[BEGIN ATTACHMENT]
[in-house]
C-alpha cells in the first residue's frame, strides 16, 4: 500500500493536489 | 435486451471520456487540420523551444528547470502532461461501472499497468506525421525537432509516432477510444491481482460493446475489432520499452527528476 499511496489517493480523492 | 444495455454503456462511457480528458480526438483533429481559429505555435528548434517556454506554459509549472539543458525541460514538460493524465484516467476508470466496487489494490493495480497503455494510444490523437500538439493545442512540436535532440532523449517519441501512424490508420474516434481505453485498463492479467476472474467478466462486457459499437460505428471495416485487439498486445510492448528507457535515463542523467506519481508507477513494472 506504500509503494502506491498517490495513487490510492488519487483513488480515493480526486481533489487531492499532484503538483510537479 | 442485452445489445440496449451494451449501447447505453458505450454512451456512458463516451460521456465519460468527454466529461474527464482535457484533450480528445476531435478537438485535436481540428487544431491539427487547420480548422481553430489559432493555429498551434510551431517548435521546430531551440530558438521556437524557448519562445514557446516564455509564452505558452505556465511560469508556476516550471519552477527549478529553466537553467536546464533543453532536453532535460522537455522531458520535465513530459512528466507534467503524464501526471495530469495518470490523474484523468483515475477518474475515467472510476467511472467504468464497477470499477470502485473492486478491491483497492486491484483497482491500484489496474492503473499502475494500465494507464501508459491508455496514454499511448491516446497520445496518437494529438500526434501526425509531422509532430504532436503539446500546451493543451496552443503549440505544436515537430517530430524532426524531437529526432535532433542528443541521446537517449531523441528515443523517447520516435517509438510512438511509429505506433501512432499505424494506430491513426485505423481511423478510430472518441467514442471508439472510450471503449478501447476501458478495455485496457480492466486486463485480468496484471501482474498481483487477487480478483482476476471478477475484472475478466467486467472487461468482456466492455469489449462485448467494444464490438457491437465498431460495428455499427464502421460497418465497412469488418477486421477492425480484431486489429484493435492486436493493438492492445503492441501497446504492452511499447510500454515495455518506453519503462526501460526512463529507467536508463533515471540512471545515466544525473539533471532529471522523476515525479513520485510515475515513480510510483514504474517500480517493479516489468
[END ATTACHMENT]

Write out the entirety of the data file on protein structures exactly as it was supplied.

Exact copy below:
[in-house]
C-alpha cells in the first residue's frame, strides 16, 4: 500500500493536489 | 435486451471520456487540420523551444528547470502532461461501472499497468506525421525537432509516432477510444491481482460493446475489432520499452527528476 499511496489517493480523492 | 444495455454503456462511457480528458480526438483533429481559429505555435528548434517556454506554459509549472539543458525541460514538460493524465484516467476508470466496487489494490493495480497503455494510444490523437500538439493545442512540436535532440532523449517519441501512424490508420474516434481505453485498463492479467476472474467478466462486457459499437460505428471495416485487439498486445510492448528507457535515463542523467506519481508507477513494472 506504500509503494502506491498517490495513487490510492488519487483513488480515493480526486481533489487531492499532484503538483510537479 | 442485452445489445440496449451494451449501447447505453458505450454512451456512458463516451460521456465519460468527454466529461474527464482535457484533450480528445476531435478537438485535436481540428487544431491539427487547420480548422481553430489559432493555429498551434510551431517548435521546430531551440530558438521556437524557448519562445514557446516564455509564452505558452505556465511560469508556476516550471519552477527549478529553466537553467536546464533543453532536453532535460522537455522531458520535465513530459512528466507534467503524464501526471495530469495518470490523474484523468483515475477518474475515467472510476467511472467504468464497477470499477470502485473492486478491491483497492486491484483497482491500484489496474492503473499502475494500465494507464501508459491508455496514454499511448491516446497520445496518437494529438500526434501526425509531422509532430504532436503539446500546451493543451496552443503549440505544436515537430517530430524532426524531437529526432535532433542528443541521446537517449531523441528515443523517447520516435517509438510512438511509429505506433501512432499505424494506430491513426485505423481511423478510430472518441467514442471508439472510450471503449478501447476501458478495455485496457480492466486486463485480468496484471501482474498481483487477487480478483482476476471478477475484472475478466467486467472487461468482456466492455469489449462485448467494444464490438457491437465498431460495428455499427464502421460497418465497412469488418477486421477492425480484431486489429484493435492486436493493438492492445503492441501497446504492452511499447510500454515495455518506453519503462526501460526512463529507467536508463533515471540512471545515466544525473539533471532529471522523476515525479513520485510515475515513480510510483514504474517500480517493479516489468